Animals ||| Kenyon Review Online

In the very beginning, I spent time hoping that the baby would be human and not squirrel or—as I legitimately feared—possum. Why wouldn’t or couldn’t my uterus, an organ lined in risk and chance, twist the signal, cradle the curled body of something else? The embryo of a possum really could have been the one seizing from inside me what little food I swallowed, extracting enough force from soda crackers and grapefruit to thicken its spine and strengthen the battering of its own heart, growing, in other words, big and biological, astounding but scientifically certain. Was there any shape—of body or thought—that my nausea could not accommodate, could not twist and fold? No, I insisted, steadying myself on spinning earth, there was not.

I kept coming upon turned or twisting thoughts, finding them in every tucked-away place, in the smells that sprang from the mouth of the fetus’s father, in the putrid depths of the wool balaclava that gripped my face as I gagged my way to work in the cold. Everything blurred and/or everything sharpened. Either I was growing an animal inside of me, or I was immersed in the prolonged haze of very slowly realizing I’d always been one myself. I had trouble figuring out which. In making eye contact with neighborhood dogs, I could see that I smelled all that they smelled—between us passed blasé looks of species recognition—and so I wondered if, all along, I hadn’t been one of the greatest and most elaborate of fools: an animal who washed and wore clean underwear, who kept a closet full of stylish scarves, scented soaps, lint rollers and razors, who owned and displayed a collection of complicated books. When I gave up on making a final determination, I became overrun with a new and anxious impatience. I just wanted to see it was all. But even this felt physical, like a panicked need for some drug, a craving for blood-red meat.

In brief, I wanted the creature to be something that would belong in a long winter coat and boots. I wanted him to quickly take the form of someone I would take for granted out of some age-old pattern of recognition: this highly unremarkable human, I would announce to whoever would listen, is my dear son. I’d imagine coming upon him on the street in what was then his current state—an eyeless head fused to his chest, the suggestion of a tail still curling behind—and grew uneasy. No, better that he be a balding, middle-aged smoker of unfiltered cigarettes, his newness long ago dried all the way out. Better that he drank, was disappointed often, had a foul mouth. Better that I’d already fashioned for him the least remarkable of destinies than to be growing something I did not recognize at all. And better, too, that I be an old woman contented by the approach of her most ordinary creation than what I really was then—a fearful person full of unexamined thoughts about what is human and what is not, a non-praying person pleading to no one in particular for her boy to be “right.”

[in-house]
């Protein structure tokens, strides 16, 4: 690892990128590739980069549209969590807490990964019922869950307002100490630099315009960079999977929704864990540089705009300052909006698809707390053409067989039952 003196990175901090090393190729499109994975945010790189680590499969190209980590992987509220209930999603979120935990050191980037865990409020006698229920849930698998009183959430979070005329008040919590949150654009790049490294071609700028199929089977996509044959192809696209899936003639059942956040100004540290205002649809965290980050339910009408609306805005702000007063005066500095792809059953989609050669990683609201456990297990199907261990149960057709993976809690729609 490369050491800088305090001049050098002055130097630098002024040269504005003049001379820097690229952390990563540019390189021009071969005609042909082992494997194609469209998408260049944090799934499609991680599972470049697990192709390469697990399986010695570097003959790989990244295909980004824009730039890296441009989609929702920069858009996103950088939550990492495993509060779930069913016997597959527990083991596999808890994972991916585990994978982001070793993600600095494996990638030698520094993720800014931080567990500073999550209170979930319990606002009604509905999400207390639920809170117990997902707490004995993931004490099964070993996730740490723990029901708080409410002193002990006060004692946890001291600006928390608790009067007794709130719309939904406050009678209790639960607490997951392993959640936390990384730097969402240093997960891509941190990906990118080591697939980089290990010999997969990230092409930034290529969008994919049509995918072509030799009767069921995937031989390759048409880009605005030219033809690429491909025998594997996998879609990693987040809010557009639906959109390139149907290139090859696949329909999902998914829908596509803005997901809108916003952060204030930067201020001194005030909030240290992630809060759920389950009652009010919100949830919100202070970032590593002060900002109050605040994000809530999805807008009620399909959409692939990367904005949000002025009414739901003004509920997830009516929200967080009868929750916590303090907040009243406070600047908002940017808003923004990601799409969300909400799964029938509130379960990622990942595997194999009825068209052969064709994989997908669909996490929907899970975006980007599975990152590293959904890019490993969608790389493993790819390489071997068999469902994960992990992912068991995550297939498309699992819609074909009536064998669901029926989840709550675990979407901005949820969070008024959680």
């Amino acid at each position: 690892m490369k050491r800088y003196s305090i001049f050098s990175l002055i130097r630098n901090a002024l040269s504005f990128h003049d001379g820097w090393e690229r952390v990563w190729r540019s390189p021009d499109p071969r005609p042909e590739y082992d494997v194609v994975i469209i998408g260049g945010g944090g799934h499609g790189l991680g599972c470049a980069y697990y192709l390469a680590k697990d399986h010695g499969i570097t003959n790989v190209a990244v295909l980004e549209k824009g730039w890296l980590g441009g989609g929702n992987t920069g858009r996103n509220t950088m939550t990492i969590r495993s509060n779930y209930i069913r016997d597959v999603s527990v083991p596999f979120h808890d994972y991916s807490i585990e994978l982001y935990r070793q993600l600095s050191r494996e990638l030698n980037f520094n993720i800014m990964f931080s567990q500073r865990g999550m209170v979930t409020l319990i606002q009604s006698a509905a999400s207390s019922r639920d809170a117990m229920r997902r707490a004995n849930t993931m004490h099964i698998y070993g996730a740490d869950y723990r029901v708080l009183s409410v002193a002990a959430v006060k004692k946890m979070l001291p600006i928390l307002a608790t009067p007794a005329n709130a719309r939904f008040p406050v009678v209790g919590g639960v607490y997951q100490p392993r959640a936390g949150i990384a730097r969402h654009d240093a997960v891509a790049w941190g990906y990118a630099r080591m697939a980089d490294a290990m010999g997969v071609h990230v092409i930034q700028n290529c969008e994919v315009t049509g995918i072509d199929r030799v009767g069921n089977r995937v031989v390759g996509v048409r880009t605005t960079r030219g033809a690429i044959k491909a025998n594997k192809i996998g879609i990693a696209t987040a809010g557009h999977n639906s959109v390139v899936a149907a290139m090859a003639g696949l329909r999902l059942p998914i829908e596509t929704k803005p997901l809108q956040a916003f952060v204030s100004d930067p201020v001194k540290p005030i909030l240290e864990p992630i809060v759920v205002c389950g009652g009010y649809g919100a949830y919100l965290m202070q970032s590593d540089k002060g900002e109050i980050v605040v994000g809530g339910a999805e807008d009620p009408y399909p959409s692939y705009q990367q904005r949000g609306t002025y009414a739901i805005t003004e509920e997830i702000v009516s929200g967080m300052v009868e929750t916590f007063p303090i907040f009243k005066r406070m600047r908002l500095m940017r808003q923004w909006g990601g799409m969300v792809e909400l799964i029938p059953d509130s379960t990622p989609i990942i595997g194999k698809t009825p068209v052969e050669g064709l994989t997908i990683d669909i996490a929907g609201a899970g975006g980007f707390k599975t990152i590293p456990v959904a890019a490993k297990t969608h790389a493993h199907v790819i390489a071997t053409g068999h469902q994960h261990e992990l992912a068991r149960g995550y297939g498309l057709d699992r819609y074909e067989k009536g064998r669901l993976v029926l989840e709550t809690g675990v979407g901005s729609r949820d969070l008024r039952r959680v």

When spring came I left the house to be outside, to marvel, at long last, at the beginning of a new season. In a new and much expanded form, I took to the sidewalks. Grass was greening up as daffodils suffused the air with halcyon calm, and strangers, I noticed, began smiling at me in passing, appearing to have gained a glimpse of the tiny new creature they’d already begun imagining in my arms. I had become something like a sign of spring, a spot of good news, a symbol of a not-so-terrible future to come. Stranger after stranger smiled, and it was as if somewhere along the way, I’d picked up a basket full of kittens, the sheer gratuitousness of which was filling even the most cynical of souls with a rambling, exploratory hope. Don’t forget to have your pets spayed or neutered, I said as I gave out the kittens one by one, abandoning myself to smiling into the smiling all around, one part of me pure, glittering Earth goddess, the other part a skeptic turning with bewilderment toward the public arrival of so much impulse, toward the bare broad side of everybody’s instinct for hope.